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Cowardly Communication

Last night a story broke about a Google employee circulating an email to his colleagues regarding the company’s diversity policies. From skimming it, the email seemed reasonable, i.e. it wasn’t deliberately offensive or insulting. However, some people are appalled that someone working in Google holds such opinions, let alone shares them, and are calling for him to be sacked. Others are urging people not to read the email, as if it were a gorgon’s head.

This is wholly unsurprising. The immediate response from many people when faced with opinions they don’t like is to try, using fair means or foul, to silence that person. This has been going on for years, and the latest weapon in the censors’ arsenal is to try to get the person sacked, and to deprive them of their livelihood.

This situation is likely a natural progression from what these people got used to on a personal basis. Some years ago, everybody moved their online presence from forums, blogs, and message boards to Facebook, and then Twitter. It’s taken me a while to realise this, but the shift was quite fundamental. When you read a blog or join a forum, you have no way of filtering out content you might not like. Similarly, there’s no way of restricting the audience of what gets published, aside from a requirement to register. Everything you write can be accessed by anyone, and there is no restriction on what you might read.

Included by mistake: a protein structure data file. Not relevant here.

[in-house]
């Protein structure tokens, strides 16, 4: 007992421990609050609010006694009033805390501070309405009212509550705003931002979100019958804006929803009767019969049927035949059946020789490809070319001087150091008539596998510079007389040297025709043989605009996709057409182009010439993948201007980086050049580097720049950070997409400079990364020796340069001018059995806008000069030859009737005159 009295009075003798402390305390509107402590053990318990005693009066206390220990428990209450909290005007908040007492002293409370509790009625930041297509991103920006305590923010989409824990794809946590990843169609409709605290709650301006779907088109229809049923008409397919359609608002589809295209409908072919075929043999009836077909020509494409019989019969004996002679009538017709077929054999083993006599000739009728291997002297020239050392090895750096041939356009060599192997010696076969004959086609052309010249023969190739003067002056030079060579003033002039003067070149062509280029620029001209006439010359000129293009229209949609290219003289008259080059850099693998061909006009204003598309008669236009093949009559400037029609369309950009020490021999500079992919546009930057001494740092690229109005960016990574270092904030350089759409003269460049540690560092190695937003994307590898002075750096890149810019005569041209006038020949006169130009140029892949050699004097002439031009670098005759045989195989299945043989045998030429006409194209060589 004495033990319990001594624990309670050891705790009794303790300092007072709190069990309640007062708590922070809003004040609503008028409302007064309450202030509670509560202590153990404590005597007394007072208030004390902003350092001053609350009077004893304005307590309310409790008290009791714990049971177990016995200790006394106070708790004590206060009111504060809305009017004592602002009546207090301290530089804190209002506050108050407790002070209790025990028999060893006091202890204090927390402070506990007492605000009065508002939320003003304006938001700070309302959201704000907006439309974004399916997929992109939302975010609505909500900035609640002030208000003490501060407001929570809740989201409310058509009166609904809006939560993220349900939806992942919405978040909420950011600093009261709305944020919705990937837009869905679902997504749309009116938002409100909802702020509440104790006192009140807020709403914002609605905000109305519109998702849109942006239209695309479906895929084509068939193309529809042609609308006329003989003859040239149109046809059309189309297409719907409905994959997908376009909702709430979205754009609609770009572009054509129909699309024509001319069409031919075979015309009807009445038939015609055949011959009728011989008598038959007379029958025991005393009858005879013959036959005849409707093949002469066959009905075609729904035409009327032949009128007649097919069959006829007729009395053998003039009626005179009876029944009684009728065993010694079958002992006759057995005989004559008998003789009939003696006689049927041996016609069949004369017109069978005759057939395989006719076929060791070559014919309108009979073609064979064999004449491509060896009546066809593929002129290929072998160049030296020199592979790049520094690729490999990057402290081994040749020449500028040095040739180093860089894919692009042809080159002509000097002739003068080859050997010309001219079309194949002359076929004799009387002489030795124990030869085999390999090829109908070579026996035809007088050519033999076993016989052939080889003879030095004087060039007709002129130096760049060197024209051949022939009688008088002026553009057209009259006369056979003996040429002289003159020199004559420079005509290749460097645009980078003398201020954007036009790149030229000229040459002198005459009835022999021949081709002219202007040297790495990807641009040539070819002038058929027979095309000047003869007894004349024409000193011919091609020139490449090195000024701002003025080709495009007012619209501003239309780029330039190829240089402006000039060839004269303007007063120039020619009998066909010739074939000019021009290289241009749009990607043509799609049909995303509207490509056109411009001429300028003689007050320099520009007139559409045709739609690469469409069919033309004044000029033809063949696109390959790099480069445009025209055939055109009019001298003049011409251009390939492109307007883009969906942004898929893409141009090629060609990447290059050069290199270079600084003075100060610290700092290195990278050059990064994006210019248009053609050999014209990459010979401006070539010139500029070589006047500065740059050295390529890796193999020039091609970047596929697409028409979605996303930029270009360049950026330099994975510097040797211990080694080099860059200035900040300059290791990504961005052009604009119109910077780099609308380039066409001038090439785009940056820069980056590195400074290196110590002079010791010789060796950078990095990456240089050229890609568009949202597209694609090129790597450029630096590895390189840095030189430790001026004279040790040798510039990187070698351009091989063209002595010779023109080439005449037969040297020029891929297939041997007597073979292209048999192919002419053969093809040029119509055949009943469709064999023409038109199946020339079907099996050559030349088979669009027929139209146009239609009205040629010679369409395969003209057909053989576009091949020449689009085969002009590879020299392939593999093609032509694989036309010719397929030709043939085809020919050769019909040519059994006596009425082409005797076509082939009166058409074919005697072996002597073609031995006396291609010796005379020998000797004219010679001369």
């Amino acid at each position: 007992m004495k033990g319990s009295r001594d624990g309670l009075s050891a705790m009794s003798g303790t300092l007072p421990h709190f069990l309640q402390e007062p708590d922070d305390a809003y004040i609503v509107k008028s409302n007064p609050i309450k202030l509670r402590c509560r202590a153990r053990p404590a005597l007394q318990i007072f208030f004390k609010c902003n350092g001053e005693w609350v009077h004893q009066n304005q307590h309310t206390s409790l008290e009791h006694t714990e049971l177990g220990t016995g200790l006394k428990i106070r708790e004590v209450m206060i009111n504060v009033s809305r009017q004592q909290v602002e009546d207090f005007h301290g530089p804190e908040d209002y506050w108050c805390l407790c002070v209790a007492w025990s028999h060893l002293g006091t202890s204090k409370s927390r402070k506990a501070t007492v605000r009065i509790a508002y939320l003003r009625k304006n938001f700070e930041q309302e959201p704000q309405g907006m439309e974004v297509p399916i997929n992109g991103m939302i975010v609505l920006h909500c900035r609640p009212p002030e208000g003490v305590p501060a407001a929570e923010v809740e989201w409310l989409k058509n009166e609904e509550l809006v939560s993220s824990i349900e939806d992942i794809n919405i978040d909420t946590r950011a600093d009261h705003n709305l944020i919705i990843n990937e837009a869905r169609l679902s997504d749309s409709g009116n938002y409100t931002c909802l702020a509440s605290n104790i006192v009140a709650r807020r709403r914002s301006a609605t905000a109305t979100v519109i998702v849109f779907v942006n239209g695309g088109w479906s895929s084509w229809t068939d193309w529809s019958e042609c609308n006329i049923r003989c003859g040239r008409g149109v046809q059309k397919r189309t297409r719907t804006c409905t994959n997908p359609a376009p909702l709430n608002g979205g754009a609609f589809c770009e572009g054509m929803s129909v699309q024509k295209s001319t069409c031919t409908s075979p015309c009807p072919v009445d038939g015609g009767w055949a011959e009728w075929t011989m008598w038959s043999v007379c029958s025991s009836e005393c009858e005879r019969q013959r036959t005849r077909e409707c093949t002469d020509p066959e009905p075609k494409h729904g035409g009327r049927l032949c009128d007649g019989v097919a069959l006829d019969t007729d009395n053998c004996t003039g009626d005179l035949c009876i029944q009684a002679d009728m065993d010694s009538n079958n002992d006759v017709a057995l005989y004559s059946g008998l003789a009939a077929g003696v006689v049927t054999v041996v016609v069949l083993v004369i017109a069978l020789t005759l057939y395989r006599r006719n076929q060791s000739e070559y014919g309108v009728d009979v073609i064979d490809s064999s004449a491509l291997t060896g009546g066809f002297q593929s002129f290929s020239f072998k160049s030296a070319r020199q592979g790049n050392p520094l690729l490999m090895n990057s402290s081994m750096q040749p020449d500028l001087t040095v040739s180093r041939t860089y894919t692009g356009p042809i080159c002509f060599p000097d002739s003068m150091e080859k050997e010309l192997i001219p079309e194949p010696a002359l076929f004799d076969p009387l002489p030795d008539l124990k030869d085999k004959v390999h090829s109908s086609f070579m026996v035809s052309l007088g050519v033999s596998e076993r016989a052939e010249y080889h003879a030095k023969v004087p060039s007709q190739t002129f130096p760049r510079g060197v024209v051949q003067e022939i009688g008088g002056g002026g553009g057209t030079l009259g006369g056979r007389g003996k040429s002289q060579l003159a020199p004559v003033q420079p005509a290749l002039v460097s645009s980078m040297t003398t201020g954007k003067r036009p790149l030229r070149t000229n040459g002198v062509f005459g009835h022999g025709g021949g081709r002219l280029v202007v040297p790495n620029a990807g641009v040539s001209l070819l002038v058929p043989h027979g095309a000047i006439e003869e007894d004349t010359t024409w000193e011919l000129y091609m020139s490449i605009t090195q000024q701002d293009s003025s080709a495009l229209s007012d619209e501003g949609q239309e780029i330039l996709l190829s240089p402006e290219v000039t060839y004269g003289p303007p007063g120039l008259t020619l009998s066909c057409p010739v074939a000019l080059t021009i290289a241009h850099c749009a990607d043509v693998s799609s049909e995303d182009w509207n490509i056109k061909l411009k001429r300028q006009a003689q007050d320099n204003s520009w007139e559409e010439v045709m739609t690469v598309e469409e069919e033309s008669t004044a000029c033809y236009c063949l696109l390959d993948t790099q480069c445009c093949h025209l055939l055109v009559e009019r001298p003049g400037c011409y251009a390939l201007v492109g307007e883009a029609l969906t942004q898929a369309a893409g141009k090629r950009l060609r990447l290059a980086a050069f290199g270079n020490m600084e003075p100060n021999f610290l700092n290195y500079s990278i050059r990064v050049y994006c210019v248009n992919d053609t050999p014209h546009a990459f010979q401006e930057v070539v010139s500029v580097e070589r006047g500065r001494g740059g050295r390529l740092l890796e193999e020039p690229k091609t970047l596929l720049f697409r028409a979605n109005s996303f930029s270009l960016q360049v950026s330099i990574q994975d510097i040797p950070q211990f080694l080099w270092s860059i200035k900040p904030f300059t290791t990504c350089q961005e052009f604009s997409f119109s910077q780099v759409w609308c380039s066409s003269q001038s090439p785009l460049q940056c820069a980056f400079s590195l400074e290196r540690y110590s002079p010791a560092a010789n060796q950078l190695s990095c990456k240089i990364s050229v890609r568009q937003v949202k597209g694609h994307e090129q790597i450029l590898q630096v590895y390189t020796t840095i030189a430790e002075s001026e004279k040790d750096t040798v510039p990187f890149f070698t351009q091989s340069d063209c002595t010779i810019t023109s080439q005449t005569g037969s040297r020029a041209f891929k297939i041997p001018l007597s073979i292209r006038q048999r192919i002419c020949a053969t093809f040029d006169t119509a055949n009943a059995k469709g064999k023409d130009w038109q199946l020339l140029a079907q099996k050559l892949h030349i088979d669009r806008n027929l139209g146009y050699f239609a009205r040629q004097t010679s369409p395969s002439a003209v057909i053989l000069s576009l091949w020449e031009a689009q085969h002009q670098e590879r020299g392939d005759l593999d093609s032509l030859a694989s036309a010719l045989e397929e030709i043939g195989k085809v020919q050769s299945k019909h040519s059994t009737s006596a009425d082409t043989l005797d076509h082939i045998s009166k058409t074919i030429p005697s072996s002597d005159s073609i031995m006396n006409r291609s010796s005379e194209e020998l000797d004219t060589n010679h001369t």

Facebook is quite different, and you can select what you see and who gets to read your posts. This is understandable because it initially started out as a social networking site, but quickly became a platform for (supposedly) public content: Facebook has been used for campaigning, promoting events and businesses, and politicking almost since the beginning. Then came Twitter, which was never about keeping friends and family updated on your life, it was always supposed to be a platform for sharing your views with the big wide world and connecting with like-minded people. Only they included an option to block people. Now I can perhaps see the value of being able to block people you don’t like from contacting you, but from seeing what you are writing? What’s the point of that, especially on Twitter? It’s like an author publishing a book and placing restrictions on who can buy it, or standing on a rooftop and yelling but asking half the people on the ground to cover their ears.